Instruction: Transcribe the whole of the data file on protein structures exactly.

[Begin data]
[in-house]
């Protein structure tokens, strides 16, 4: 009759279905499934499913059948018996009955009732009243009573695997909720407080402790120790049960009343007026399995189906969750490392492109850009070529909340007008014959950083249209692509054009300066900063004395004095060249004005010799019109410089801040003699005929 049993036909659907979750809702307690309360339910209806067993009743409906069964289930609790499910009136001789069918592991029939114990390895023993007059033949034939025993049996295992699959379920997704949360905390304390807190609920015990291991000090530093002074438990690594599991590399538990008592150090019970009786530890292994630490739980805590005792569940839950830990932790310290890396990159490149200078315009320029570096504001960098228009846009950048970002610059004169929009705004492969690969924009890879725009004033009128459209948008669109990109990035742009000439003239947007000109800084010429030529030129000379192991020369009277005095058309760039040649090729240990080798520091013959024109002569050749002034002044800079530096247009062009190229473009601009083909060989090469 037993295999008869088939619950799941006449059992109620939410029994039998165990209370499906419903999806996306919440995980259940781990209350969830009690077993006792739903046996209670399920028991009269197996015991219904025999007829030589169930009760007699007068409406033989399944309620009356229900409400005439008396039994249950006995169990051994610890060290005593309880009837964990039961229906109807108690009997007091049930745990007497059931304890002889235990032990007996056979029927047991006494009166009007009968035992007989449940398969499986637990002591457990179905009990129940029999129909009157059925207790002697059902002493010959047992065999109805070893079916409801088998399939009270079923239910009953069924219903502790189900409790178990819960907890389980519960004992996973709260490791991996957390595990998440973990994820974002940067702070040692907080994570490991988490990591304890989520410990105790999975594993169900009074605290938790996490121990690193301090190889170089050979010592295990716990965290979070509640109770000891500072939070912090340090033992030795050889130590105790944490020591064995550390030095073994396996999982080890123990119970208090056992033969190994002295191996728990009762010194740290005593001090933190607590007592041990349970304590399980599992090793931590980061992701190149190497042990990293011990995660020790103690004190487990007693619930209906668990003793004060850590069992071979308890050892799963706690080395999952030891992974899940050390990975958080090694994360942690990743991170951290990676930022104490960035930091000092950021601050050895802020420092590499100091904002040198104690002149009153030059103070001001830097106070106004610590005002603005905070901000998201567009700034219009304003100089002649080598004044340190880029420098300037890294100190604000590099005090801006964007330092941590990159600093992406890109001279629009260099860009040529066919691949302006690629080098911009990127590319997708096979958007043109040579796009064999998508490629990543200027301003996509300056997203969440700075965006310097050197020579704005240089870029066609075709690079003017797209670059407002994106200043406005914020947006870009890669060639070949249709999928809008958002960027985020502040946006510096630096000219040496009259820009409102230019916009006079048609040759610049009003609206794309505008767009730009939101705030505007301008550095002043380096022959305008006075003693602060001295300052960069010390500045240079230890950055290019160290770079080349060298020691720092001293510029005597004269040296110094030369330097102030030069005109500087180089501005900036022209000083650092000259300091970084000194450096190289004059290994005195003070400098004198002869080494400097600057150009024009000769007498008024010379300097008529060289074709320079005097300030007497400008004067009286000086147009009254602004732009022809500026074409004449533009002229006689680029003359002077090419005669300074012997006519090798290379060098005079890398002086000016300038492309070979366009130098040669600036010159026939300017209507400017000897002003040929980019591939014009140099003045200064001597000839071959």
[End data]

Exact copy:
[in-house]
């Protein structure tokens, strides 16, 4: 009759279905499934499913059948018996009955009732009243009573695997909720407080402790120790049960009343007026399995189906969750490392492109850009070529909340007008014959950083249209692509054009300066900063004395004095060249004005010799019109410089801040003699005929 049993036909659907979750809702307690309360339910209806067993009743409906069964289930609790499910009136001789069918592991029939114990390895023993007059033949034939025993049996295992699959379920997704949360905390304390807190609920015990291991000090530093002074438990690594599991590399538990008592150090019970009786530890292994630490739980805590005792569940839950830990932790310290890396990159490149200078315009320029570096504001960098228009846009950048970002610059004169929009705004492969690969924009890879725009004033009128459209948008669109990109990035742009000439003239947007000109800084010429030529030129000379192991020369009277005095058309760039040649090729240990080798520091013959024109002569050749002034002044800079530096247009062009190229473009601009083909060989090469 037993295999008869088939619950799941006449059992109620939410029994039998165990209370499906419903999806996306919440995980259940781990209350969830009690077993006792739903046996209670399920028991009269197996015991219904025999007829030589169930009760007699007068409406033989399944309620009356229900409400005439008396039994249950006995169990051994610890060290005593309880009837964990039961229906109807108690009997007091049930745990007497059931304890002889235990032990007996056979029927047991006494009166009007009968035992007989449940398969499986637990002591457990179905009990129940029999129909009157059925207790002697059902002493010959047992065999109805070893079916409801088998399939009270079923239910009953069924219903502790189900409790178990819960907890389980519960004992996973709260490791991996957390595990998440973990994820974002940067702070040692907080994570490991988490990591304890989520410990105790999975594993169900009074605290938790996490121990690193301090190889170089050979010592295990716990965290979070509640109770000891500072939070912090340090033992030795050889130590105790944490020591064995550390030095073994396996999982080890123990119970208090056992033969190994002295191996728990009762010194740290005593001090933190607590007592041990349970304590399980599992090793931590980061992701190149190497042990990293011990995660020790103690004190487990007693619930209906668990003793004060850590069992071979308890050892799963706690080395999952030891992974899940050390990975958080090694994360942690990743991170951290990676930022104490960035930091000092950021601050050895802020420092590499100091904002040198104690002149009153030059103070001001830097106070106004610590005002603005905070901000998201567009700034219009304003100089002649080598004044340190880029420098300037890294100190604000590099005090801006964007330092941590990159600093992406890109001279629009260099860009040529066919691949302006690629080098911009990127590319997708096979958007043109040579796009064999998508490629990543200027301003996509300056997203969440700075965006310097050197020579704005240089870029066609075709690079003017797209670059407002994106200043406005914020947006870009890669060639070949249709999928809008958002960027985020502040946006510096630096000219040496009259820009409102230019916009006079048609040759610049009003609206794309505008767009730009939101705030505007301008550095002043380096022959305008006075003693602060001295300052960069010390500045240079230890950055290019160290770079080349060298020691720092001293510029005597004269040296110094030369330097102030030069005109500087180089501005900036022209000083650092000259300091970084000194450096190289004059290994005195003070400098004198002869080494400097600057150009024009000769007498008024010379300097008529060289074709320079005097300030007497400008004067009286000086147009009254602004732009022809500026074409004449533009002229006689680029003359002077090419005669300074012997006519090798290379060098005079890398002086000016300038492309070979366009130098040669600036010159026939300017209507400017000897002003040929980019591939014009140099003045200064001597000839071959």